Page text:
Photojournalism class takes on Madrid campus
Hang on for a minute...we're trying to find some more stories you might like.
Email This Story
The class Modern Lens on Spain took photojournalism to a new level, focusing on political issues this past summer with adjunct Professor Ken Martin.
“The class exceeded all my expectations,” said 2014 graduate Jillian Blauvelt, who took Martin’s class in summer 2013. “I knew it would be fun because it’s photography and I’m interested in that. As for [Martin] as a teacher, he goes above and beyond what you’d expect.”
For the second summer, Martin taught the photojournalism class at the Madrid campus. The first time he taught the course was in the summer of 2013.
Although the class was held two hours a day, Monday through Thursday with the exception of excursions, Martin took the class on trips, such as the excursion to the Reina Sofia museum to see the Guernica painting by Picasso.
“We walked from the center of town all the way to the museum and we all had dinner together. So, unofficial, unplanned, and I realized I could have done this on many nights for people because students wanted something to do, so they all brought their cell phones or cameras and we all had a major photo walk through the city,” said Martin.
“So, I didn’t realize I was having impact outside of the classroom with other students, but apparently they all got enthused by what we were doing and wanted to take part,” said Martin.
Another night, students photographed demonstrations and other cultural issues from our surroundings.
“We saw demonstrations about people who lost their family to civil war. They want to know what happened, so they were standing in front of buildings where people were tortured and held prisoner. We saw the lost children movement, they were out one night. We saw people demonstrating who had lost all their money to unscrupulous investors,” said Martin.
Martin was the reason Blauvelt continued taking his class when she returned from Spain in the fall for her graduating year and that it was not just for “photography in general.”
“He is passionate for what he does, “said Blauvelt, an advertising major.
While some of the notice photojournalists focused on less advanced portraits, such as architecture across the country, the more experienced students worked on more serious topics to take their skills and their work to the next level.
“It’s up to each student to decide on a subject they shoot. I prefer documentation of people in their stories,” said Martin.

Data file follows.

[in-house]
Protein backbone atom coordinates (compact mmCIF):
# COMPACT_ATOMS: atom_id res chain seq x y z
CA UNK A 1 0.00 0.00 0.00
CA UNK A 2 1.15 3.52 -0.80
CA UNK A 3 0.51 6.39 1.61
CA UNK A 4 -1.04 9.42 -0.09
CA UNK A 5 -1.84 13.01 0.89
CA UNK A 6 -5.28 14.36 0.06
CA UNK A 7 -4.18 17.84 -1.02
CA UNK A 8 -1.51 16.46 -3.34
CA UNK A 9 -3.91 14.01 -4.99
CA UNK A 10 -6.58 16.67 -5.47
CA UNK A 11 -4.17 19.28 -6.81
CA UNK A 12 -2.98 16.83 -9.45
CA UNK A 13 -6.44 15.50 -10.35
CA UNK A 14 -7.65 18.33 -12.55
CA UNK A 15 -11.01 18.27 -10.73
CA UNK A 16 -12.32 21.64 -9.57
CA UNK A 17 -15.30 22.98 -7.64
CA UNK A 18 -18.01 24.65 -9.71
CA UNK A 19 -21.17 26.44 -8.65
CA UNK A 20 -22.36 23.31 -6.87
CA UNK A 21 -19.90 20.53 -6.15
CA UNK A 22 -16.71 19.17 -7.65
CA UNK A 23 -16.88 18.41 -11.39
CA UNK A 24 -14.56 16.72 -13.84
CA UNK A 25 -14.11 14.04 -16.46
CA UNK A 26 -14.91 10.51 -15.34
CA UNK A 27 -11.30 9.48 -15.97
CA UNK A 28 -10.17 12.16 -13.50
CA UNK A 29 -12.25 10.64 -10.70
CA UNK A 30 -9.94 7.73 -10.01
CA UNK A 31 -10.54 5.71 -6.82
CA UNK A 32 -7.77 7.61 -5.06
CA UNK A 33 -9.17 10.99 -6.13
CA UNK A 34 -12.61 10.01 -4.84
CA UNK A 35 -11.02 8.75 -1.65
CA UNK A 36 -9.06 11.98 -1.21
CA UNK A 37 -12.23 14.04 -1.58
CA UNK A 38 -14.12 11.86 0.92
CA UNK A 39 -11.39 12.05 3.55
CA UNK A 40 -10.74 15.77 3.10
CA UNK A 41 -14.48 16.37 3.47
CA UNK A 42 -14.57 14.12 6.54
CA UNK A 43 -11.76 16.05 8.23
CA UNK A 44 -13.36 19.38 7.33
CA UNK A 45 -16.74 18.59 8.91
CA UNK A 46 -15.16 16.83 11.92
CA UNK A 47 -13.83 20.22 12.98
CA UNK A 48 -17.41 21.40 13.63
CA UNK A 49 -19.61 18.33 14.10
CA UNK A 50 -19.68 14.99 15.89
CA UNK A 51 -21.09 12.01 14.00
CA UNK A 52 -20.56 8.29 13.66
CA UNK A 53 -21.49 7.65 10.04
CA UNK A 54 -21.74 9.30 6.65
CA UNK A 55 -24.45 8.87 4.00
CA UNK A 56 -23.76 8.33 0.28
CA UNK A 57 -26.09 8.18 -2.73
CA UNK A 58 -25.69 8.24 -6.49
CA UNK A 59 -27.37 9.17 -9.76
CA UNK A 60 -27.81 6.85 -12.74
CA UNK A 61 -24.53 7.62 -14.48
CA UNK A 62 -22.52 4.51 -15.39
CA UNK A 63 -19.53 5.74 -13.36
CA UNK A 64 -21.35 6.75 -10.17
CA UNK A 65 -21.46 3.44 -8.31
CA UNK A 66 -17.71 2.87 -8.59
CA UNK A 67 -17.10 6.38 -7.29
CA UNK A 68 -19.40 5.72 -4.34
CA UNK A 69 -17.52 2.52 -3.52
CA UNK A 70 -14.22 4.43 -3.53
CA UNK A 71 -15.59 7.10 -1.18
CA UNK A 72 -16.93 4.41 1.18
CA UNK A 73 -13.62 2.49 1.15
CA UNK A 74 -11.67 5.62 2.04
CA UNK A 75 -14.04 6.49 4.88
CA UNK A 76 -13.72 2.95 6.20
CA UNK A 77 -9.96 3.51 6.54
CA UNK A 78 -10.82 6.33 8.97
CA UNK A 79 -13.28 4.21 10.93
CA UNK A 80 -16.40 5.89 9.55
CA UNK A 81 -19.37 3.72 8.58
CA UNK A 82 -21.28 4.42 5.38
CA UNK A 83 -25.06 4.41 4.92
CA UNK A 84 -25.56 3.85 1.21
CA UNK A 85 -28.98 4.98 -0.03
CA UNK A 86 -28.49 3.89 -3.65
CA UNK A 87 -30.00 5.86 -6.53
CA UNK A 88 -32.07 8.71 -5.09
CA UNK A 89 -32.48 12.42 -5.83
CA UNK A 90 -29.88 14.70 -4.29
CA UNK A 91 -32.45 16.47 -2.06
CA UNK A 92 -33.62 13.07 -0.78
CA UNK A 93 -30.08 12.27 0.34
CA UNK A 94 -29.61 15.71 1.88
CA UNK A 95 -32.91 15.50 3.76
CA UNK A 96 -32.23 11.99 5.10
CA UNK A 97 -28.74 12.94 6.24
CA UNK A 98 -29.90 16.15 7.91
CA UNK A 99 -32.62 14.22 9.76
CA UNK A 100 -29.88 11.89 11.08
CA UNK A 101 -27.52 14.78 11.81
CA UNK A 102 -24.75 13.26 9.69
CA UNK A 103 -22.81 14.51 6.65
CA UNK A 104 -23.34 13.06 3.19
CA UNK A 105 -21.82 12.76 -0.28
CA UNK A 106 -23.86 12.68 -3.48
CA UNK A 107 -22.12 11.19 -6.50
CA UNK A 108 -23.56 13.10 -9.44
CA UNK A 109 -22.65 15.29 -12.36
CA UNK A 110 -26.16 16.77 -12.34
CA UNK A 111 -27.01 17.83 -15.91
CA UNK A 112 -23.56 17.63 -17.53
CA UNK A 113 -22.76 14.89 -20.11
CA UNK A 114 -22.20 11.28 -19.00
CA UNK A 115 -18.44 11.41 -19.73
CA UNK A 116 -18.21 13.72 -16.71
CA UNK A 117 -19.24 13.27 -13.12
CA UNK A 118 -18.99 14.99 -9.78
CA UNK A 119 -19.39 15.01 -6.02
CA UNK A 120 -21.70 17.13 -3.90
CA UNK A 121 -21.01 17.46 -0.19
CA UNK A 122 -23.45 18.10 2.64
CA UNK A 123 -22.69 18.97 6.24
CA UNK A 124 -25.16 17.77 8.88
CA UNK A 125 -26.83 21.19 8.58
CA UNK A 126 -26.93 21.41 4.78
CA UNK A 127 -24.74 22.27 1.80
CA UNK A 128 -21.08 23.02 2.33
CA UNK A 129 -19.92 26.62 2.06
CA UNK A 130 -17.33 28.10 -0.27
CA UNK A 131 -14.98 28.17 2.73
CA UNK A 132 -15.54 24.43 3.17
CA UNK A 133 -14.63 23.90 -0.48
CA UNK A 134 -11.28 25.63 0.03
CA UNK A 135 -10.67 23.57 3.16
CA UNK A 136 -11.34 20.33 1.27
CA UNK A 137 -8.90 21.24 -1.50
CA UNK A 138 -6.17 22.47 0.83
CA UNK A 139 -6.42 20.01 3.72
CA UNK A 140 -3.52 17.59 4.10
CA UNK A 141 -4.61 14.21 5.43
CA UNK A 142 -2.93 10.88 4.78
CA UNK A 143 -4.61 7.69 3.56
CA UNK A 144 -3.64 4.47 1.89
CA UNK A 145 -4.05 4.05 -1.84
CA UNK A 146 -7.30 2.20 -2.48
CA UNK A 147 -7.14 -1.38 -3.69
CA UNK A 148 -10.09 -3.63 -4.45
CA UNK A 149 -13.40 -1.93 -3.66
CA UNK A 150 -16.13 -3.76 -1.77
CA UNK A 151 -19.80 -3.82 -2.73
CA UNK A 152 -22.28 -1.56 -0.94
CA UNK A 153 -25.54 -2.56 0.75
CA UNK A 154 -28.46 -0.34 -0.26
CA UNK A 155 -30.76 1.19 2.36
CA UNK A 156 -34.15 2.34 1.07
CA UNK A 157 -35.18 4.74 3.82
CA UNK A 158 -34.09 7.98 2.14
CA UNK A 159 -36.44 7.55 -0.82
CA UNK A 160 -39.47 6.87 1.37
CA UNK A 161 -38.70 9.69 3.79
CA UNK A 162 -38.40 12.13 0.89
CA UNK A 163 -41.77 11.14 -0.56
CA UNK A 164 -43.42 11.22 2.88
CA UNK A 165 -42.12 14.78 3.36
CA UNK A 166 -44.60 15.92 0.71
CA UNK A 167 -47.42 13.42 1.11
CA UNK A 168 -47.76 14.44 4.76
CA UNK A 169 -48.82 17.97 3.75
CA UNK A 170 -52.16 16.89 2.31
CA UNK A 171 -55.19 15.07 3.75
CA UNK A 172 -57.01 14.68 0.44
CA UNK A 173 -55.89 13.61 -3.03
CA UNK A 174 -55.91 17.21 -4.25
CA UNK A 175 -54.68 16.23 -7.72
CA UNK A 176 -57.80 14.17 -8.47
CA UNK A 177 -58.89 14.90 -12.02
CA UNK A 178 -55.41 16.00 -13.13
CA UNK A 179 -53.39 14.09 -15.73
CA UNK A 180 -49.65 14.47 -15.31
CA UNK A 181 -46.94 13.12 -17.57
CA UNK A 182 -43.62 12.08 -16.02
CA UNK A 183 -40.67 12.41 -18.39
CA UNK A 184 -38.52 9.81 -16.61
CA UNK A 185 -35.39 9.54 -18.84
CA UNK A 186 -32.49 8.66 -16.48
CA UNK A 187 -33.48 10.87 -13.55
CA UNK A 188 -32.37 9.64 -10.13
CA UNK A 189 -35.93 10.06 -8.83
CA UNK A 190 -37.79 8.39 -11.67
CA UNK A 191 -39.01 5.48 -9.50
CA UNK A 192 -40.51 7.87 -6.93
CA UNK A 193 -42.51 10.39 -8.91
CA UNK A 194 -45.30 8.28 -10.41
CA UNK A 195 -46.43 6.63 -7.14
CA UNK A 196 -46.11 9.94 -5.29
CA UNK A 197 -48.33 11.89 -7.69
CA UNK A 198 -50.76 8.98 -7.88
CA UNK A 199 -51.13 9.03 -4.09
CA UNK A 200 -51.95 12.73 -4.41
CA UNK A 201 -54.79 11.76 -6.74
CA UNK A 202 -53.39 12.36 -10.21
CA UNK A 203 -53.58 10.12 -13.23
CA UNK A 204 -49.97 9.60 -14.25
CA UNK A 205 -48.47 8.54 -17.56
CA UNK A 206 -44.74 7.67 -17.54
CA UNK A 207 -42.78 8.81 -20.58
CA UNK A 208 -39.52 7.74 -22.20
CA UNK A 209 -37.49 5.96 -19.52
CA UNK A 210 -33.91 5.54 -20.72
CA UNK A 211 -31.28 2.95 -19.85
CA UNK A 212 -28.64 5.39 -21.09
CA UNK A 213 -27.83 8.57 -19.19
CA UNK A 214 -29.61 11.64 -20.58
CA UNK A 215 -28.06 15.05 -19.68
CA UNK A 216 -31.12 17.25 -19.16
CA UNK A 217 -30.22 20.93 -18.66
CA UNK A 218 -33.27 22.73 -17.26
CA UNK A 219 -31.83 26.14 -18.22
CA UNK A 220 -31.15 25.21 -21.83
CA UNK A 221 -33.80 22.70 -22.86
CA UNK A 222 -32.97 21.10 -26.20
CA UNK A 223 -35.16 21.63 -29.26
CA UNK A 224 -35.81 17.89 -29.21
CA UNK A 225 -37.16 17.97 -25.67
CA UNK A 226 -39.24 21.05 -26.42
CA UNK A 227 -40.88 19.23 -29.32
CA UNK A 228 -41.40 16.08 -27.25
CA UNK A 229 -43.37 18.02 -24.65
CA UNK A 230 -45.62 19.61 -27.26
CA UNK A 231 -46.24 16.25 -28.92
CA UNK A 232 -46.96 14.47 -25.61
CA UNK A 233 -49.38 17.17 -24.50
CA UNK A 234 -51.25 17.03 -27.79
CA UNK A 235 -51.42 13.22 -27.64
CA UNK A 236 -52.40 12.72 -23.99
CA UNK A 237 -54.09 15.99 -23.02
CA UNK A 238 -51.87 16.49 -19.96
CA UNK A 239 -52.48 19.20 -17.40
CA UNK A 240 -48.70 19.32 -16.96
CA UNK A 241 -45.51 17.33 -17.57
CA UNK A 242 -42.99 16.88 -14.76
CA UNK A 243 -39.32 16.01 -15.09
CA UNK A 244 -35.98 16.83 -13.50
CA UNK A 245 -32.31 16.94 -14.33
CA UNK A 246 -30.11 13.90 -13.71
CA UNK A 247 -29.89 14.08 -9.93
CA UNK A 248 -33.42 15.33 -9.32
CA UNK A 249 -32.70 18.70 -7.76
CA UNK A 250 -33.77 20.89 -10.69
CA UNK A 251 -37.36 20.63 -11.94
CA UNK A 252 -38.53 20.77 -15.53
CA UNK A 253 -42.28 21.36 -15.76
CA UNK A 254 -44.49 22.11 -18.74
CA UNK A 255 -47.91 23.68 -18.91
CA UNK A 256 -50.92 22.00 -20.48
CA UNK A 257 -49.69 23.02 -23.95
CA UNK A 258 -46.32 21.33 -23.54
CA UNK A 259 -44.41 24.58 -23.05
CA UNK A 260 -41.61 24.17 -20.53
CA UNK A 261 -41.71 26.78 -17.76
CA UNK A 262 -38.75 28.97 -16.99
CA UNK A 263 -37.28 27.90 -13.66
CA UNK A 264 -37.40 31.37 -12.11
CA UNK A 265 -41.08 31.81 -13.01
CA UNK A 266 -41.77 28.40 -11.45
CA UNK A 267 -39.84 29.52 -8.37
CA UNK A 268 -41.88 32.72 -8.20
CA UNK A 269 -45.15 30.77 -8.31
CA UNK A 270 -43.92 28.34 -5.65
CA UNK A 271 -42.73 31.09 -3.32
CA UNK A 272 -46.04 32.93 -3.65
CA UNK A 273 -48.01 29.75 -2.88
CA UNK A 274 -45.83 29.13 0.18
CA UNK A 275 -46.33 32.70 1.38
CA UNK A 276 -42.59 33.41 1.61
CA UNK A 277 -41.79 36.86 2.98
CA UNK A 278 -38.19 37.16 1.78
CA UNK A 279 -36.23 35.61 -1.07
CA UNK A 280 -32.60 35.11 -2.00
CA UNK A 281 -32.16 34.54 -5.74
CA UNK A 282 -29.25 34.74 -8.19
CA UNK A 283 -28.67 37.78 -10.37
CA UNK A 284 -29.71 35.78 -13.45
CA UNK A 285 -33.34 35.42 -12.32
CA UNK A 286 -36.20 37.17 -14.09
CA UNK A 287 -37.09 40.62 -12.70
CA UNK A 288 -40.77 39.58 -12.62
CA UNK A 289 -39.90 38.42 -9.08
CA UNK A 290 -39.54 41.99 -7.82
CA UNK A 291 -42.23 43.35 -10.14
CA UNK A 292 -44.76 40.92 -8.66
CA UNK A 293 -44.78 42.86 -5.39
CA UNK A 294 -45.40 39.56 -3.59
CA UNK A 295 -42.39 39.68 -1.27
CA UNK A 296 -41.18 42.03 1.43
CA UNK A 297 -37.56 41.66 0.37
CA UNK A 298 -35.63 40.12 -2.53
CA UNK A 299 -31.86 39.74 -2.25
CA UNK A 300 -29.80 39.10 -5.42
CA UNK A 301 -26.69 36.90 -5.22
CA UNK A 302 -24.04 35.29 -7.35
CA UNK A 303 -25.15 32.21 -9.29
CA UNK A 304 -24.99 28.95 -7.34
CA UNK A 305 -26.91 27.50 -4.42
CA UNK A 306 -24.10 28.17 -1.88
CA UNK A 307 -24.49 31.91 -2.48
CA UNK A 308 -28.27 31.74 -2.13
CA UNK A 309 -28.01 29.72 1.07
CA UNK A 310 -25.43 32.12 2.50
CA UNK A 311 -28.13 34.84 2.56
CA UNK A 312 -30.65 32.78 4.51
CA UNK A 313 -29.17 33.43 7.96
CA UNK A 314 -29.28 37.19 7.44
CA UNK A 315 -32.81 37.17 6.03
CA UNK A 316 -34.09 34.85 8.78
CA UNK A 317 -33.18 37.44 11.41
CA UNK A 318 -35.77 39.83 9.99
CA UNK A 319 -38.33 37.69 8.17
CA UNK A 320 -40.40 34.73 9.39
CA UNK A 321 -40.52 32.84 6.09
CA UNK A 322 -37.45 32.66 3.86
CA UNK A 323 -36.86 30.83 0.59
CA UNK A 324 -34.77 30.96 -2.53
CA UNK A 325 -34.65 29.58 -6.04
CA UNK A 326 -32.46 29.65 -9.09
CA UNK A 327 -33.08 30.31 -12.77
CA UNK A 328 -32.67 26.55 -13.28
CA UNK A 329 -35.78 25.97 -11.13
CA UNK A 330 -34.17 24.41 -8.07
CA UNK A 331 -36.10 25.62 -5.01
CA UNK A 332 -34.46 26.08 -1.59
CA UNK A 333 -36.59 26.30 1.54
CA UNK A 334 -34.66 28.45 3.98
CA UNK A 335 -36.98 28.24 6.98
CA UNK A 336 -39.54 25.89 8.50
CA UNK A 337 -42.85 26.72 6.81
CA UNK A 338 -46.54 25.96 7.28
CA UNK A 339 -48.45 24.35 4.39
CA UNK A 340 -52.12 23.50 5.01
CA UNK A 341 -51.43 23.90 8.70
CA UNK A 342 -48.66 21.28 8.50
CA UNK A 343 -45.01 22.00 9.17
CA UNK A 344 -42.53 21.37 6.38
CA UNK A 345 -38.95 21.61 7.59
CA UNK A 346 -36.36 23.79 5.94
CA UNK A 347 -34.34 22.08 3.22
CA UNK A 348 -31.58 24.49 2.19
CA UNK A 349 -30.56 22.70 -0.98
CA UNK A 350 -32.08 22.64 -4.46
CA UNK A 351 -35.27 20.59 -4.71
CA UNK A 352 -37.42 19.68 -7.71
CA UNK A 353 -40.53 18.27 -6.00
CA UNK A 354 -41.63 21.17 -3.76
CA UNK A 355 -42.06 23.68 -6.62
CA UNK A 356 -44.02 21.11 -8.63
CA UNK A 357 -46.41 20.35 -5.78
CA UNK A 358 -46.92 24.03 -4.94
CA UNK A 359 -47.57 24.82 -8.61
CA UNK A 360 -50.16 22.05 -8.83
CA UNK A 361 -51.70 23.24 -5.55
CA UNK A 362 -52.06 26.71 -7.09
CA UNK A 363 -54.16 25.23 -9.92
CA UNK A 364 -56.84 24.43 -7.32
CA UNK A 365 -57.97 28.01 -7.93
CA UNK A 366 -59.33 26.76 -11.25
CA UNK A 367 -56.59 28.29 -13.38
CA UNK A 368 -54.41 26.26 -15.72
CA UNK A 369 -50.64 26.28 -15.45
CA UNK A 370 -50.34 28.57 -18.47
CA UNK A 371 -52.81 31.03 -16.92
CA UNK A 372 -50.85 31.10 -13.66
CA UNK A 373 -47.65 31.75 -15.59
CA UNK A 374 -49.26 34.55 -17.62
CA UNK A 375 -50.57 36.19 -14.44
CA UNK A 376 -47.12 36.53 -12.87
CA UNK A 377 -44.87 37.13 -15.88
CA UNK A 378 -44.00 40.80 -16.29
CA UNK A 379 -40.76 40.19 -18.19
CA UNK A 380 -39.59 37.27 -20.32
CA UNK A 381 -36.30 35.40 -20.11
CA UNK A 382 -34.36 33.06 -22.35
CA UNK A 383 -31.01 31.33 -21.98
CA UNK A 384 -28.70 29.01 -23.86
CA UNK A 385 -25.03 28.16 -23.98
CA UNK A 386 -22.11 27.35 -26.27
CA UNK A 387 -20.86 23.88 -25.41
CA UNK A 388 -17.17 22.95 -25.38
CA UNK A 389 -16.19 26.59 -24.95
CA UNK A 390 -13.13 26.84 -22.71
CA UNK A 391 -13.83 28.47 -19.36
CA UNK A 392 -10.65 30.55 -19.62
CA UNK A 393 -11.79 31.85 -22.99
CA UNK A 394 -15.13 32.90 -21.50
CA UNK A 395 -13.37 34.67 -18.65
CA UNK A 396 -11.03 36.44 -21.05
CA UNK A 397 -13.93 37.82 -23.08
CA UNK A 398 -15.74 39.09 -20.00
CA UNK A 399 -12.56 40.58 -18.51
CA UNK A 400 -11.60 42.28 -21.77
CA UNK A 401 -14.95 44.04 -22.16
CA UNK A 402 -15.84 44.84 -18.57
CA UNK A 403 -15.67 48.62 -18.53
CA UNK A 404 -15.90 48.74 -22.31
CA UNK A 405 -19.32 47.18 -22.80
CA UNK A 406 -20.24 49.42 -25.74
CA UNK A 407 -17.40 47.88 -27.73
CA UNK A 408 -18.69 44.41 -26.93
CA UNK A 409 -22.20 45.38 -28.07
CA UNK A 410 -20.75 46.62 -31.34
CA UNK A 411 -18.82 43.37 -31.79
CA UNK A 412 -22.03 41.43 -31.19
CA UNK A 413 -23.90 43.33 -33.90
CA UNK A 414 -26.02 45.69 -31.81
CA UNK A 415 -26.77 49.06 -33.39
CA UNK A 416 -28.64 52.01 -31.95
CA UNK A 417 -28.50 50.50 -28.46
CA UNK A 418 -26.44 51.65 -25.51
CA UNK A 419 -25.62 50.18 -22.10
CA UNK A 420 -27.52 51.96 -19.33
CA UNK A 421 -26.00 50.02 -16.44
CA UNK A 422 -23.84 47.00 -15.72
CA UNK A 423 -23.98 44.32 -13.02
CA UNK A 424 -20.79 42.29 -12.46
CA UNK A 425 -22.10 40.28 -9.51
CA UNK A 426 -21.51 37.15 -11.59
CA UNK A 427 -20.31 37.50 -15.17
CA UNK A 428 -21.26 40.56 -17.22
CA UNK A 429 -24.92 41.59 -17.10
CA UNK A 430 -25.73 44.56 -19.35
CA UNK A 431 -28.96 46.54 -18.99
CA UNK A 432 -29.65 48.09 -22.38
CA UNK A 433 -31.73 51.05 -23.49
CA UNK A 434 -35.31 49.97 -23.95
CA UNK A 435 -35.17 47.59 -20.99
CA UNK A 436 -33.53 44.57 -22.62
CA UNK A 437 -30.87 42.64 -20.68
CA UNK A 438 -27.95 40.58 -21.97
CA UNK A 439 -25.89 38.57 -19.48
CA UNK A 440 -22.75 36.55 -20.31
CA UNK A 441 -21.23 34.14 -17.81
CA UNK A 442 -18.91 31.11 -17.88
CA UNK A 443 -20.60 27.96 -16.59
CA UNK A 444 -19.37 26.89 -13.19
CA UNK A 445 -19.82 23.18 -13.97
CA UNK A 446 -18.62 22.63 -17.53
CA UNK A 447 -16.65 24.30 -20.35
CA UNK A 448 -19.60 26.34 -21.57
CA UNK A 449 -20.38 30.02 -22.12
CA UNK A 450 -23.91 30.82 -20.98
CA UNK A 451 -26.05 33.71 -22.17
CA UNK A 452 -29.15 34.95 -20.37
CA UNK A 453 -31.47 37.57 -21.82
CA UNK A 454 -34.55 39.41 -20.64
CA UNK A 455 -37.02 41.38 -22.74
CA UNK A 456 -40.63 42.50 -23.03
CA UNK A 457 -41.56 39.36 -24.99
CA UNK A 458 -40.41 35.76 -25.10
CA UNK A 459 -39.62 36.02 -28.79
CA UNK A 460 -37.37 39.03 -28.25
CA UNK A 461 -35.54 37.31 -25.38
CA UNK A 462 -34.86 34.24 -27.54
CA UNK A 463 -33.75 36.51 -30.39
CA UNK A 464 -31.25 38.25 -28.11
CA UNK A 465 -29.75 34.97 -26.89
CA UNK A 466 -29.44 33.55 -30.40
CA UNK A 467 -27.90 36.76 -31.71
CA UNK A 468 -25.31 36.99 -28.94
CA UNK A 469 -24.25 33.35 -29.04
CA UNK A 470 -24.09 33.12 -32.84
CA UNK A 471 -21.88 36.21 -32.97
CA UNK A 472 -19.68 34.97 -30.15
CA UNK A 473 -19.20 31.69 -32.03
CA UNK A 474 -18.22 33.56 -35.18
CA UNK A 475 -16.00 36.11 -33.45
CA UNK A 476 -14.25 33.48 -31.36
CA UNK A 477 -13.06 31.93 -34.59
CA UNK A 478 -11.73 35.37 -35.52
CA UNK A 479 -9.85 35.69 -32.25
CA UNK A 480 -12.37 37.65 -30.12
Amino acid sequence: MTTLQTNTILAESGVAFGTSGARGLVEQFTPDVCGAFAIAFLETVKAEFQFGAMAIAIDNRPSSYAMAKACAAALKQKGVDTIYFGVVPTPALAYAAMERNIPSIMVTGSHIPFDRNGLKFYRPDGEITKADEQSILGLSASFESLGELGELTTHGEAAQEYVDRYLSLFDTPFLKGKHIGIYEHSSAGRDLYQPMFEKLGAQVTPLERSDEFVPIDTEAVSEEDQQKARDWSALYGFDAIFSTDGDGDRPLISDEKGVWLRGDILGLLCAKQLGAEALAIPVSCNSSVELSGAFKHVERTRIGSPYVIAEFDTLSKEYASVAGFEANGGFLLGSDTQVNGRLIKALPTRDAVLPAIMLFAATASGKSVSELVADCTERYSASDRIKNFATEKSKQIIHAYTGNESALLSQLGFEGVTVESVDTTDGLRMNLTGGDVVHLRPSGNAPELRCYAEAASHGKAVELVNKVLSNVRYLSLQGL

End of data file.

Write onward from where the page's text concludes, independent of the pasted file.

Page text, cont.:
“The beginners can do architecture portraits, but I prefer my more advanced students or seniors do more serious photos such as race relations or immigration. I prefer more serious stories from my seniors.”
“Yes [students were asked to give], a particular portrayal on the life and times of the host country as we encountered it. It could be the life of various people in Spain,” said Martin.
Martin explained that the students could encounter any type of people while studying in Madrid, and they tell the story of each kind of people.
“We tell the story of each of those states and the people living there as we encounter it. It could be the gypsies, or people in the Basques of San Sebastian, or Andalusians Siens in Granada, or the people of Madrid, or even the immigrants,” said Martin.
Martin said he utilizes the political issues in Spain throughout his classes, even if it’s in the civilian’s daily lives.
“I would prefer to show what life is like for ordinary people,” he said.
“In Spain there are political issues and there are a lot of issues dealing with the past, dealing with the civil war in the 1930s, trying to find out what happened to their grandparents, where they were killed, what happened to their bodies, and that’s a very important issue there,” said Martin.
In addition to learning how to improve photojournalism skills, students are immediately immersed in Spain’s culture.
“Every country we go to, of course, there are issues and we cover those issues,” said Martin. “It’s a very interesting area these days, and if we’re going to the great world centers like Madrid, we want to show that in a way a traveler might show that as well, so we wear many hats.”
The class covers photojournalism as well as travel journalism as they discuss the current events. Martin teaches his students to pay particular attention to how modern photojournalism informs other countries of what is occurring across the globe.
“Photojournalism is at its best when it moves viewers to action,” said Martin.
“For example, the little Syrian boy who was found on the beach shocked the world and got us thinking about the people perpetrating war and chaos,” he said.